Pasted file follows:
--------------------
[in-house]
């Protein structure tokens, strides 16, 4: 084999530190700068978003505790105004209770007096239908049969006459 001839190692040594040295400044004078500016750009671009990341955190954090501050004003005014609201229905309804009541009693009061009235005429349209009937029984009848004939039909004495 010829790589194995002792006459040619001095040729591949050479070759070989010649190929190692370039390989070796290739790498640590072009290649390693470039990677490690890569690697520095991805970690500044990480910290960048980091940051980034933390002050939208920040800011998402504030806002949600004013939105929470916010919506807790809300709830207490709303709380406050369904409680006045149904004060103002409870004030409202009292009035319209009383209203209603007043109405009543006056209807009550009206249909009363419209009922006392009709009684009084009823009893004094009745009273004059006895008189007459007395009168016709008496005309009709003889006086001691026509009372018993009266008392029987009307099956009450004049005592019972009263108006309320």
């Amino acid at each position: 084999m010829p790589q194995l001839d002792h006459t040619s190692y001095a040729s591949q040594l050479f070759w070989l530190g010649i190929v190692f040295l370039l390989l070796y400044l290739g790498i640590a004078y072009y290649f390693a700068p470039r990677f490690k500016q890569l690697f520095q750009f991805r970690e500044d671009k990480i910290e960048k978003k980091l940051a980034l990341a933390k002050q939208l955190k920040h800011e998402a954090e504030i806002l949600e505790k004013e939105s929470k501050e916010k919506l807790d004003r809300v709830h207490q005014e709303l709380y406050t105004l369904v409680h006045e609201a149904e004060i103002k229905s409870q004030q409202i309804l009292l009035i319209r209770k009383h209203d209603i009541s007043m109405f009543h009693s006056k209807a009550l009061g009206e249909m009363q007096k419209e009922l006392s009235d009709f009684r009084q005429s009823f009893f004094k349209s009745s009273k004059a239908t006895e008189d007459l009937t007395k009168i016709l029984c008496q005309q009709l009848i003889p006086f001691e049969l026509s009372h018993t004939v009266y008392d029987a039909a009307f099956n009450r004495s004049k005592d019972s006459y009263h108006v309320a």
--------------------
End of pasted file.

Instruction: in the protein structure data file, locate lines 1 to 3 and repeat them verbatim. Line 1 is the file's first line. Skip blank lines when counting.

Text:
[in-house]
């Protein structure tokens, strides 16, 4: 084999530190700068978003505790105004209770007096239908049969006459 001839190692040594040295400044004078500016750009671009990341955190954090501050004003005014609201229905309804009541009693009061009235005429349209009937029984009848004939039909004495 010829790589194995002792006459040619001095040729591949050479070759070989010649190929190692370039390989070796290739790498640590072009290649390693470039990677490690890569690697520095991805970690500044990480910290960048980091940051980034933390002050939208920040800011998402504030806002949600004013939105929470916010919506807790809300709830207490709303709380406050369904409680006045149904004060103002409870004030409202009292009035319209009383209203209603007043109405009543006056209807009550009206249909009363419209009922006392009709009684009084009823009893004094009745009273004059006895008189007459007395009168016709008496005309009709003889006086001691026509009372018993009266008392029987009307099956009450004049005592019972009263108006309320």
């Amino acid at each position: 084999m010829p790589q194995l001839d002792h006459t040619s190692y001095a040729s591949q040594l050479f070759w070989l530190g010649i190929v190692f040295l370039l390989l070796y400044l290739g790498i640590a004078y072009y290649f390693a700068p470039r990677f490690k500016q890569l690697f520095q750009f991805r970690e500044d671009k990480i910290e960048k978003k980091l940051a980034l990341a933390k002050q939208l955190k920040h800011e998402a954090e504030i806002l949600e505790k004013e939105s929470k501050e916010k919506l807790d004003r809300v709830h207490q005014e709303l709380y406050t105004l369904v409680h006045e609201a149904e004060i103002k229905s409870q004030q409202i309804l009292l009035i319209r209770k009383h209203d209603i009541s007043m109405f009543h009693s006056k209807a009550l009061g009206e249909m009363q007096k419209e009922l006392s009235d009709f009684r009084q005429s009823f009893f004094k349209s009745s009273k004059a239908t006895e008189d007459l009937t007395k009168i016709l029984c008496q005309q009709l009848i003889p006086f001691e049969l026509s009372h018993t004939v009266y008392d029987a039909a009307f099956n009450r004495s004049k005592d019972s006459y009263h108006v309320a």